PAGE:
With body language such a huge facet in daily life, Leanne Waters looks at what is being said in the conversations of the subconscious
Body language is a concept that has been played around with a great deal in contemporary society. However, it is not a modern invention, nor is it an exclusive characteristic of the human species.
The most accurate form of non-verbal communication, researchers have gone, as far to estimate that approximately 60 to 70 per cent of what we communicate to others is not through the use of words or verbal exchange. But rather, that we are constantly sending, receiving and subconsciously interpreting messages being exchanged via our body language – from posture, to gestures, eye movements and facial expressions; ‘reading’ one another’s body language can tell us the mood, feelings, attitude and even state of mind of our given company.
Body language is a necessity in the animal kingdom. And yes, despite the beliefs of the self-convinced hierarchy among us, we too belong to this kingdom in which the utilisation of body language is anything but primitive. In 1995, Susan Falder compiled an article, “Animal Body Language”, which claimed the winning first place of the prestigious ASBA ‘Golden Bell Award” for K-8 Curriculum.
In her research, Falder states that: “Kinesics, is the study of non-linguistic bodily movements, such as gestures and facial expressions (…) and is an important way to study different ways of communication within different species. Animals meet with others in various ways: through reproduction and the raising of the young, in defining and observing rank, through defending territory, and mutual warnings against dangers and enemies.
“All this and much more depend on an animal understanding the moods and intentions of others of its kind, on adapting its own behaviour to these cues, and influencing the behaviour of others in turn. Since animals, unlike humans, have no words to communicate with each other, they use signs of all kinds. This non-verbal communication plays an important role for us humans, too, both as a complement to and a precursor, which means one that precedes and indicates, suggests, or announces someone or something to come, of language.”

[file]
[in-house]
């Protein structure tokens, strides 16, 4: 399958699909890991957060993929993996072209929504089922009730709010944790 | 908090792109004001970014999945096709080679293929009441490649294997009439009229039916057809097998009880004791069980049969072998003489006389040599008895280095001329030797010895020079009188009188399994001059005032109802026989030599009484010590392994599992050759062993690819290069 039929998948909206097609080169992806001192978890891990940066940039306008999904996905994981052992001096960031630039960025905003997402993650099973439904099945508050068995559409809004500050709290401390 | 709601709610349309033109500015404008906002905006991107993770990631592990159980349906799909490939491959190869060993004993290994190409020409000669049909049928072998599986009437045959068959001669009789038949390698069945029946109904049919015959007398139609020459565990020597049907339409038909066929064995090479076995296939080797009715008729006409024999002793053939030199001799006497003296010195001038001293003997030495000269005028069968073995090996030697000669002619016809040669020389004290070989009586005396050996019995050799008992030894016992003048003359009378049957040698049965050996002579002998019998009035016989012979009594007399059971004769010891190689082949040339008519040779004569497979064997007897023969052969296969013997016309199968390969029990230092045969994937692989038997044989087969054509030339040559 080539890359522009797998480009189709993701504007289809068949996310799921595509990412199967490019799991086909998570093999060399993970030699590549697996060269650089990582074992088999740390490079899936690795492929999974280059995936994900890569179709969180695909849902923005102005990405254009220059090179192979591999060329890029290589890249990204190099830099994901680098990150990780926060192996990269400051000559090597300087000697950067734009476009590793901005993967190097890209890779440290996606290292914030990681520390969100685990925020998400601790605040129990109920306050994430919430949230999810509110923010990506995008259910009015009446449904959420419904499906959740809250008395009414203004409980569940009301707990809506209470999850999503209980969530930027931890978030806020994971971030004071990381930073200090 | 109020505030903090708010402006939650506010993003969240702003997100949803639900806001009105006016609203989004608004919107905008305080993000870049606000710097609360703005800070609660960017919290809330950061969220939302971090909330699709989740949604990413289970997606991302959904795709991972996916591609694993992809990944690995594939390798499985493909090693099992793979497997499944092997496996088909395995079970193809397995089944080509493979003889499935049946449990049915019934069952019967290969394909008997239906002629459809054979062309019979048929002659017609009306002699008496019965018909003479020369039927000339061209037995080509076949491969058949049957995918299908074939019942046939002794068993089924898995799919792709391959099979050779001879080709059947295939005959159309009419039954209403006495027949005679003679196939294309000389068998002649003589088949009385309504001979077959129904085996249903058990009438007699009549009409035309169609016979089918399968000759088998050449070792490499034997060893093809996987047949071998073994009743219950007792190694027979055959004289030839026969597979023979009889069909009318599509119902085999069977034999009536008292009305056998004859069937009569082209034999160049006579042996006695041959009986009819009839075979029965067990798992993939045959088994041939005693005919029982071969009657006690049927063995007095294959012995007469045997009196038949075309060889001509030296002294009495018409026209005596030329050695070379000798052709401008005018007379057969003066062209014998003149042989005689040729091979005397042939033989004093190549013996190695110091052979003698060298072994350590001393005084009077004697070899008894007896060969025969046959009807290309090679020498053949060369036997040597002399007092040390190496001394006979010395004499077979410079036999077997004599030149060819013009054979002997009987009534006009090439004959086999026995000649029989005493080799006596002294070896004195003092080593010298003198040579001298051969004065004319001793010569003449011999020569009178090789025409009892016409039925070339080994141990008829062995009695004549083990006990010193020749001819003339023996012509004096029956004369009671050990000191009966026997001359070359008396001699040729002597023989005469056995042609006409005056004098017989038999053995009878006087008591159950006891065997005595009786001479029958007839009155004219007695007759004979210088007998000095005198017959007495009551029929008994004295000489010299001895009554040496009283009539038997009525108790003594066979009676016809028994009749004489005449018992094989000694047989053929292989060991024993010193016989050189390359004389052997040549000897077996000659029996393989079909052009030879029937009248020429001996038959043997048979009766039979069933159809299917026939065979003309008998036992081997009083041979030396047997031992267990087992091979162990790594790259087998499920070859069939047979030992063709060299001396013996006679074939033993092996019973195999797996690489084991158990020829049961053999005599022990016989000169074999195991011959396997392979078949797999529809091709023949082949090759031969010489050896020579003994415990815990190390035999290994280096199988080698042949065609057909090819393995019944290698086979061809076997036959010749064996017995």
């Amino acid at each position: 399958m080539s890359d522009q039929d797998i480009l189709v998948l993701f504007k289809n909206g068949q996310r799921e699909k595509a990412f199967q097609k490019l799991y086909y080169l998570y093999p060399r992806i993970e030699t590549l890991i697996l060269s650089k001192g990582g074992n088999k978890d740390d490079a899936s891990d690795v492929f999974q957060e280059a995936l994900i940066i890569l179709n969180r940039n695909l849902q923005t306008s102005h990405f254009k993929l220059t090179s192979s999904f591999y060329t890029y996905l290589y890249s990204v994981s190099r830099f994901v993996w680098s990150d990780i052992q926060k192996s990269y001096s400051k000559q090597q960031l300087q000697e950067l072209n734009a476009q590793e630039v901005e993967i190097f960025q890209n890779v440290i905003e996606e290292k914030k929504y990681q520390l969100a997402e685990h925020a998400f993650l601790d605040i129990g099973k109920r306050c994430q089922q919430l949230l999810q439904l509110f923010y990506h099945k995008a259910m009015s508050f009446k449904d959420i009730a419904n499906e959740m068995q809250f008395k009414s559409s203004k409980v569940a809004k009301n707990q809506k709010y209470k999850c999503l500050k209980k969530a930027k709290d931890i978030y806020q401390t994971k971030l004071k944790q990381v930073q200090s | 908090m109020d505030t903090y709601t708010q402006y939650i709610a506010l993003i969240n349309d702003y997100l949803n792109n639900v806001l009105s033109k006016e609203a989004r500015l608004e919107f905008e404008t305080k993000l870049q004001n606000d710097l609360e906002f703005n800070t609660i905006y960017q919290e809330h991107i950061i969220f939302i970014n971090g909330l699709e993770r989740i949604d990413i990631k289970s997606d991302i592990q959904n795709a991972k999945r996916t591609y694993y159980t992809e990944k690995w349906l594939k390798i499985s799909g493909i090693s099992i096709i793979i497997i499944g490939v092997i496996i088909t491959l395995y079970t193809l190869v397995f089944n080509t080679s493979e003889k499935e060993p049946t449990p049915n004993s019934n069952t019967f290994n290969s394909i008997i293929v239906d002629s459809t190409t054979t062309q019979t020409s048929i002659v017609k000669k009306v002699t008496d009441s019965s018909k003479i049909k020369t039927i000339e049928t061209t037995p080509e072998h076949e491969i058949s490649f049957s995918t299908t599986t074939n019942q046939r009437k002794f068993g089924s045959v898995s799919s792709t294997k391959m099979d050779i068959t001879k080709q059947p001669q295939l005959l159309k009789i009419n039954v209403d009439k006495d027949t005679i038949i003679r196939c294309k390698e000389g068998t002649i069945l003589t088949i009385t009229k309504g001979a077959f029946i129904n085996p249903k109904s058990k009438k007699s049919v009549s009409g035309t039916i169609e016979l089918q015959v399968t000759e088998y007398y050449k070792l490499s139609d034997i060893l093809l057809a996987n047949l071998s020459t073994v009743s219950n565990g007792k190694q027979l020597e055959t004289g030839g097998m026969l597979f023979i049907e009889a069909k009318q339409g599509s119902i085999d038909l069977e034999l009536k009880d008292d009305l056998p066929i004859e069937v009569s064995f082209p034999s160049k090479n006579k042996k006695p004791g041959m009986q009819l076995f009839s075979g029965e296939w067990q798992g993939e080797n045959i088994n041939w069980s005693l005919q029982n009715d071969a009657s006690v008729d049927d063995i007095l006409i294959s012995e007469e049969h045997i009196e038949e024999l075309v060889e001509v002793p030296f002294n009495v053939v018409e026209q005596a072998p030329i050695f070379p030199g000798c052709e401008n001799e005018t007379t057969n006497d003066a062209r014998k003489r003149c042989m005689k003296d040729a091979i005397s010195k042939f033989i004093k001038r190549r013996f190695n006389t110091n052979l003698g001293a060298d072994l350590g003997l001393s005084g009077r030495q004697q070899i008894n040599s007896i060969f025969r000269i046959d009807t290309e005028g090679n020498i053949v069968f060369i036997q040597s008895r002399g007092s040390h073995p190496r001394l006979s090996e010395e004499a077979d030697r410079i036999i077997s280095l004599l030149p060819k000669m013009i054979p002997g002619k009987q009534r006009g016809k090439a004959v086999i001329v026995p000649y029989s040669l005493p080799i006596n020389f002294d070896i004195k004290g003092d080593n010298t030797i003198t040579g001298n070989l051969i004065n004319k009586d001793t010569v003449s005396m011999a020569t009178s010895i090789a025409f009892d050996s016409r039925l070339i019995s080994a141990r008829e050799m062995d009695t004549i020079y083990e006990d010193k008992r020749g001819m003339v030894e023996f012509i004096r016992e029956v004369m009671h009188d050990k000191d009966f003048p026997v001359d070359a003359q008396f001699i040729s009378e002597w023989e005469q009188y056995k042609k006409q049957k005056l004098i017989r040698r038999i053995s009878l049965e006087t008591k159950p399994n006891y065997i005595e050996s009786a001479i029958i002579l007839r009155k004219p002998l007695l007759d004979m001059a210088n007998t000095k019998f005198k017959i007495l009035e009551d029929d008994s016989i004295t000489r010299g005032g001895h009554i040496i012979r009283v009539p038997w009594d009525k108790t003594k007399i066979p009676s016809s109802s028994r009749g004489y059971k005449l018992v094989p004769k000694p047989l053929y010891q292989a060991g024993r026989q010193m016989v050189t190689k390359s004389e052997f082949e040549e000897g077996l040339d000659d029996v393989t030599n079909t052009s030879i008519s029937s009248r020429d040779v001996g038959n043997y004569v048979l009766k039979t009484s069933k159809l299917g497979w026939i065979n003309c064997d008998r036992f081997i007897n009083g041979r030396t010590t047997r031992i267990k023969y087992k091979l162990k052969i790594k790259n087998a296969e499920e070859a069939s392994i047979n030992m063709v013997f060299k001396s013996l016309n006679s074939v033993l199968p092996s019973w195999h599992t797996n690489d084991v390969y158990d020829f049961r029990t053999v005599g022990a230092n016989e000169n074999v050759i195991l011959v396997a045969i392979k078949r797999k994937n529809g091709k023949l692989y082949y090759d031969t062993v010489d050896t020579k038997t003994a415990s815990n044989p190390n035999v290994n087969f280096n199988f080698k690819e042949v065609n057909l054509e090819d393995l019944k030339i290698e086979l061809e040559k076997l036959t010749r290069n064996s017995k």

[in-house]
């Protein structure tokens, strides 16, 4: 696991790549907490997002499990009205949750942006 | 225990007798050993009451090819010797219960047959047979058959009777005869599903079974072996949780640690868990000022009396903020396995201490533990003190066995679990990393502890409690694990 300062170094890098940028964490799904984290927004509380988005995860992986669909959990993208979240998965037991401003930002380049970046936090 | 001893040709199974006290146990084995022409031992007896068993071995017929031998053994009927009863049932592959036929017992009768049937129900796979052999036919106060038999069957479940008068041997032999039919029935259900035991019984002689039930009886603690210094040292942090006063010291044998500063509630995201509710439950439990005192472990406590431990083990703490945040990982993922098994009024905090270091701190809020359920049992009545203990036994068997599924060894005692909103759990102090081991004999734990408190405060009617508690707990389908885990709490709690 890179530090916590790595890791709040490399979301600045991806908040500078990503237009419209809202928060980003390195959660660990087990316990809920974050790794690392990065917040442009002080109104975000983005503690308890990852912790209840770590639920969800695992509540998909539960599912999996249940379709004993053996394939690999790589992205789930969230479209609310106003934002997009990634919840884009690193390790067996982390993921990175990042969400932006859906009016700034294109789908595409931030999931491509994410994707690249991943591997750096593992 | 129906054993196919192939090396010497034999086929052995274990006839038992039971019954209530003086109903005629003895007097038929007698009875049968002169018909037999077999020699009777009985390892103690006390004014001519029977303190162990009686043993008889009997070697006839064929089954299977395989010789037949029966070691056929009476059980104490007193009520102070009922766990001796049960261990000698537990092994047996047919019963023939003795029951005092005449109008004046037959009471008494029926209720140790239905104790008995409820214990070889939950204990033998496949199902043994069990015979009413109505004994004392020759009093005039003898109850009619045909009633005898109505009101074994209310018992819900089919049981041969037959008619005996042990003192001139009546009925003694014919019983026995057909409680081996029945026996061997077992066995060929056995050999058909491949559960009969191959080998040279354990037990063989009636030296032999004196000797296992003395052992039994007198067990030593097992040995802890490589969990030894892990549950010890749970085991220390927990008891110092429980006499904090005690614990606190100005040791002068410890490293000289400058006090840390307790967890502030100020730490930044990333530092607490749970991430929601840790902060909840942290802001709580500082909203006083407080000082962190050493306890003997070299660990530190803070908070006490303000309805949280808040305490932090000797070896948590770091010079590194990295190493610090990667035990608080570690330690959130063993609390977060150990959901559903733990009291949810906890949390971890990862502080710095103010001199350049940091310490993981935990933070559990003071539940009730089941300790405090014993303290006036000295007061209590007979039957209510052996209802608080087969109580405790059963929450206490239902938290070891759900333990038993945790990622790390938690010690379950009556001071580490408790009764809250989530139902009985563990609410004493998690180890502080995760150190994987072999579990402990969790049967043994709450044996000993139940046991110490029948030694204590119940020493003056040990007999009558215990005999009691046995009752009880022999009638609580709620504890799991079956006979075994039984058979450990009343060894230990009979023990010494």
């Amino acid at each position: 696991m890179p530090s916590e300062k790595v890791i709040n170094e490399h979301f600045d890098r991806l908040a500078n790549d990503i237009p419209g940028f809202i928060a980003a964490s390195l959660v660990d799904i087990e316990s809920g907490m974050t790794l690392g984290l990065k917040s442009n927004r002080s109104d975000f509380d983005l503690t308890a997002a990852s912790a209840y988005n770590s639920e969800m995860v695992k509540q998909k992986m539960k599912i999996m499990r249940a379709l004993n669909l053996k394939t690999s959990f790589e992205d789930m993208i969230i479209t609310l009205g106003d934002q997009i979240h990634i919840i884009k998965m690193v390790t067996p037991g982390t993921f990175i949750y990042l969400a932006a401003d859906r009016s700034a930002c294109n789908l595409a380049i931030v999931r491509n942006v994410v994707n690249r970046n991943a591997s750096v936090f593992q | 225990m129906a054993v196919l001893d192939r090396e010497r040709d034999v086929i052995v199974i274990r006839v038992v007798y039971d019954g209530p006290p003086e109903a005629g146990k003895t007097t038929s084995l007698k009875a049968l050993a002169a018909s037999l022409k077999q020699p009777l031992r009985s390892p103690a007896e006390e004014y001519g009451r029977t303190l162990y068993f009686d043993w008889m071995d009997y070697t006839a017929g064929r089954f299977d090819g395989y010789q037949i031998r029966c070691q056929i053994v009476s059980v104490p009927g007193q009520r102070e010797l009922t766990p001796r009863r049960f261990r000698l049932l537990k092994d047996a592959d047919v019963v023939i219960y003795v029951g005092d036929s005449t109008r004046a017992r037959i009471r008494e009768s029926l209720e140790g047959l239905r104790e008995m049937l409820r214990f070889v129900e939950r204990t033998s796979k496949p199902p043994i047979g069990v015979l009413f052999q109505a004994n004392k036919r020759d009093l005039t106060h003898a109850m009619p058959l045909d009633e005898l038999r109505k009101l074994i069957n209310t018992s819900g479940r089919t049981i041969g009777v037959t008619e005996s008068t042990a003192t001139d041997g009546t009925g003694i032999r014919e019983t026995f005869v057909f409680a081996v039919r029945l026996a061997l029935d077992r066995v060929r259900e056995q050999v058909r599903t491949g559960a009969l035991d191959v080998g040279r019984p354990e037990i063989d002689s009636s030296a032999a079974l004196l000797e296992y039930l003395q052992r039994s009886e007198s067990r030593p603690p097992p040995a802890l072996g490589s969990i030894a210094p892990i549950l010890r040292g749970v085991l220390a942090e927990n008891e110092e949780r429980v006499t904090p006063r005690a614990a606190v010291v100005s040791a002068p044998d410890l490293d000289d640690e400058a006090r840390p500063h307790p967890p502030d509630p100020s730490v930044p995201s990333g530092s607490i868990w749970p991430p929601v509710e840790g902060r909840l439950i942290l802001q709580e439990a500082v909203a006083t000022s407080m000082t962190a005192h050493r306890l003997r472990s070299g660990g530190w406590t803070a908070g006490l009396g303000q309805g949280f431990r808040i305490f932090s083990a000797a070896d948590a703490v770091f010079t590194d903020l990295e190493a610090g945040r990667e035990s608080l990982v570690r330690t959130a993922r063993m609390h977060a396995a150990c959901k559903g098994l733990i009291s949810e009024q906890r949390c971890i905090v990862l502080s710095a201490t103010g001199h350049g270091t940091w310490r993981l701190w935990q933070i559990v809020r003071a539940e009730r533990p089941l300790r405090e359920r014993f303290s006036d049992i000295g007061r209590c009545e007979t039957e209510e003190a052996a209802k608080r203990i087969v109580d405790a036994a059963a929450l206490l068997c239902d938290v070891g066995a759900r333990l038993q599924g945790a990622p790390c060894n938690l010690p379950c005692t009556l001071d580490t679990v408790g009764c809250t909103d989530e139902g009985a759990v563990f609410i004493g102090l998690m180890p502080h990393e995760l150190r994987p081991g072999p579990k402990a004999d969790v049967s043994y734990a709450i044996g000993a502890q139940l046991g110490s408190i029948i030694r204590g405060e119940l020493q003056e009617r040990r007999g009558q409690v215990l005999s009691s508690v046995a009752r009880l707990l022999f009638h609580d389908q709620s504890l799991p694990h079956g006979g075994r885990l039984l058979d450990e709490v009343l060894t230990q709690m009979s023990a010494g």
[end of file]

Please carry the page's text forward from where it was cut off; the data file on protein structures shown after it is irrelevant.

So how important is body language in our personal exchanges as students? We have all had that moment wherein that physical boundary has been crossed in some shape or form and has thus resulted in our own discomfort.
A perfect example of this discomfort and indeed the inspiration for this very piece would be the recently unwanted caress of this writer’s knee on a morning bus. Said moment – or something very similar – occurs for almost everyone, regardless of gender. For the most part, what sets these boundaries comes down to individual personalities, upbringing and moral disposition. However, it is a naive contention to disregard the instinctive nature of humans and animals alike in overshadowing and solidifying our physical perimeters with one another.
This being said, anyone who has frequented the Coppers dancefloor can surely attest to the huge alteration that context can make in our physical linguistics among peers. How we conduct ourselves in our daily behaviours understands and adheres to a socially accepted standard, in which awareness and consideration play a huge part.
One would never, for example, proceed to ‘bump and grind’ mid-conversation over a cup of coffee, right? And yet throw a handful of Jägerbombs and the words “from the window to the wall…” into the mix and said advancements become the status quo. Granted, here we find that motivation also plays a monumental role in our personal conductions; if on the dance floor, one is hardly being motivated by their desire to talk current affairs and ‘really get to know’ someone.
Furthermore, much aside from the affliction of our own youth, most of us belonging to the UCD alumni are Irish. According to the researchers of eDiplomat, whose objective is to accurately inform non-nationalists of Irish culture, Irish people are “interested in people and place great value on the individual.
“They are naturally courteous, quick-witted and will go out of their way to welcome visitors to their country (…) Although they work very hard, the Irish are dedicated to a less stressful lifestyle that allows time for friends and family, a visit to the pub, a cup of tea, or just a bit of a chat on the corner.”
This observation claims that we as a people “are not very physically demonstrative and are not comfortable with public displays of affection”; that the Irish “are uncomfortable with loud, aggressive, and arrogant behaviour”. Though entirely down to individual interpretation and the idiosyncratic nature of people, our demeanour and the messages we are sending out is certainly something under consideration for the next night out in Coppers.